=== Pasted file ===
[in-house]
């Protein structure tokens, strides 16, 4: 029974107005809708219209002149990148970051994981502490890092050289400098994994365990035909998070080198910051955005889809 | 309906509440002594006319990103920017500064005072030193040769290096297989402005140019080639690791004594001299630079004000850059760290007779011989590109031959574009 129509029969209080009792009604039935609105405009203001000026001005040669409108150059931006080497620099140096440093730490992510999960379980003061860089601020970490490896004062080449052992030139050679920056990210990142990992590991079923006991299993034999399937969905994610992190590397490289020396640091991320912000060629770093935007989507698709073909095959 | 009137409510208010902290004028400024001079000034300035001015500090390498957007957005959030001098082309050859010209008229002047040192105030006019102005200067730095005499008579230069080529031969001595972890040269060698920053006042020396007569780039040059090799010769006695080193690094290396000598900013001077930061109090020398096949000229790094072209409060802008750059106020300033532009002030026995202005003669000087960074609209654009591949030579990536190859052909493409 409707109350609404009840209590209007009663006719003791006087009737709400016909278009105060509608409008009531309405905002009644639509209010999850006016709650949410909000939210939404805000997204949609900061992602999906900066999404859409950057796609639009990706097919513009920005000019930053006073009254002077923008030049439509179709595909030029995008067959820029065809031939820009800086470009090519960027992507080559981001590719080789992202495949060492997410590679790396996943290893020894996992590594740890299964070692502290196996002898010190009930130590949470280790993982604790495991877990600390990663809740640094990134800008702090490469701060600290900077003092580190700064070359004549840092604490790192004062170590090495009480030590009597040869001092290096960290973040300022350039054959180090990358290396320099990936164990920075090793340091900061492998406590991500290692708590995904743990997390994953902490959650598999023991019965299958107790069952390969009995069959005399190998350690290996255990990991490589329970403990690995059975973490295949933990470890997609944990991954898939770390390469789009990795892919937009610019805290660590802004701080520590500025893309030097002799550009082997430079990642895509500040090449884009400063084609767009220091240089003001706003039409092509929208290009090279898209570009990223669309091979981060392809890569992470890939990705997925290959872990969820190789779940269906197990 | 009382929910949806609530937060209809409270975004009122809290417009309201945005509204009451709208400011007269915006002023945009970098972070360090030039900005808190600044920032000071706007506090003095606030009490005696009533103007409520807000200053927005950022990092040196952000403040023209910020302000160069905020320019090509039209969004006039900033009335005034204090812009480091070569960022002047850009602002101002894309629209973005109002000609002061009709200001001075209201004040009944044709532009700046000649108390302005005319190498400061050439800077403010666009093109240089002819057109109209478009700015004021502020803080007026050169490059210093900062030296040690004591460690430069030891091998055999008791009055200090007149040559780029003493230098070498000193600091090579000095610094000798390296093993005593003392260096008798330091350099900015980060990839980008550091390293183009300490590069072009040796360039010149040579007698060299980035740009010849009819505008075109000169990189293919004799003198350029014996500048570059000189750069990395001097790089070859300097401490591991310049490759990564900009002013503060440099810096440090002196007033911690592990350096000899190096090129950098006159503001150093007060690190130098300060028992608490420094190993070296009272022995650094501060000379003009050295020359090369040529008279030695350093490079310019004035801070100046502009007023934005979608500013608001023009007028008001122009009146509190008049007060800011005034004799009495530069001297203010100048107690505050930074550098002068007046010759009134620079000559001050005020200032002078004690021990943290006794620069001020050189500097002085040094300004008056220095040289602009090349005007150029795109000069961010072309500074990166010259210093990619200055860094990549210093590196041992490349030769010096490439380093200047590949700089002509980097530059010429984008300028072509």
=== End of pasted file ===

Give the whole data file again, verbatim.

[in-house]
């Protein structure tokens, strides 16, 4: 029974107005809708219209002149990148970051994981502490890092050289400098994994365990035909998070080198910051955005889809 | 309906509440002594006319990103920017500064005072030193040769290096297989402005140019080639690791004594001299630079004000850059760290007779011989590109031959574009 129509029969209080009792009604039935609105405009203001000026001005040669409108150059931006080497620099140096440093730490992510999960379980003061860089601020970490490896004062080449052992030139050679920056990210990142990992590991079923006991299993034999399937969905994610992190590397490289020396640091991320912000060629770093935007989507698709073909095959 | 009137409510208010902290004028400024001079000034300035001015500090390498957007957005959030001098082309050859010209008229002047040192105030006019102005200067730095005499008579230069080529031969001595972890040269060698920053006042020396007569780039040059090799010769006695080193690094290396000598900013001077930061109090020398096949000229790094072209409060802008750059106020300033532009002030026995202005003669000087960074609209654009591949030579990536190859052909493409 409707109350609404009840209590209007009663006719003791006087009737709400016909278009105060509608409008009531309405905002009644639509209010999850006016709650949410909000939210939404805000997204949609900061992602999906900066999404859409950057796609639009990706097919513009920005000019930053006073009254002077923008030049439509179709595909030029995008067959820029065809031939820009800086470009090519960027992507080559981001590719080789992202495949060492997410590679790396996943290893020894996992590594740890299964070692502290196996002898010190009930130590949470280790993982604790495991877990600390990663809740640094990134800008702090490469701060600290900077003092580190700064070359004549840092604490790192004062170590090495009480030590009597040869001092290096960290973040300022350039054959180090990358290396320099990936164990920075090793340091900061492998406590991500290692708590995904743990997390994953902490959650598999023991019965299958107790069952390969009995069959005399190998350690290996255990990991490589329970403990690995059975973490295949933990470890997609944990991954898939770390390469789009990795892919937009610019805290660590802004701080520590500025893309030097002799550009082997430079990642895509500040090449884009400063084609767009220091240089003001706003039409092509929208290009090279898209570009990223669309091979981060392809890569992470890939990705997925290959872990969820190789779940269906197990 | 009382929910949806609530937060209809409270975004009122809290417009309201945005509204009451709208400011007269915006002023945009970098972070360090030039900005808190600044920032000071706007506090003095606030009490005696009533103007409520807000200053927005950022990092040196952000403040023209910020302000160069905020320019090509039209969004006039900033009335005034204090812009480091070569960022002047850009602002101002894309629209973005109002000609002061009709200001001075209201004040009944044709532009700046000649108390302005005319190498400061050439800077403010666009093109240089002819057109109209478009700015004021502020803080007026050169490059210093900062030296040690004591460690430069030891091998055999008791009055200090007149040559780029003493230098070498000193600091090579000095610094000798390296093993005593003392260096008798330091350099900015980060990839980008550091390293183009300490590069072009040796360039010149040579007698060299980035740009010849009819505008075109000169990189293919004799003198350029014996500048570059000189750069990395001097790089070859300097401490591991310049490759990564900009002013503060440099810096440090002196007033911690592990350096000899190096090129950098006159503001150093007060690190130098300060028992608490420094190993070296009272022995650094501060000379003009050295020359090369040529008279030695350093490079310019004035801070100046502009007023934005979608500013608001023009007028008001122009009146509190008049007060800011005034004799009495530069001297203010100048107690505050930074550098002068007046010759009134620079000559001050005020200032002078004690021990943290006794620069001020050189500097002085040094300004008056220095040289602009090349005007150029795109000069961010072309500074990166010259210093990619200055860094990549210093590196041992490349030769010096490439380093200047590949700089002509980097530059010429984008300028072509």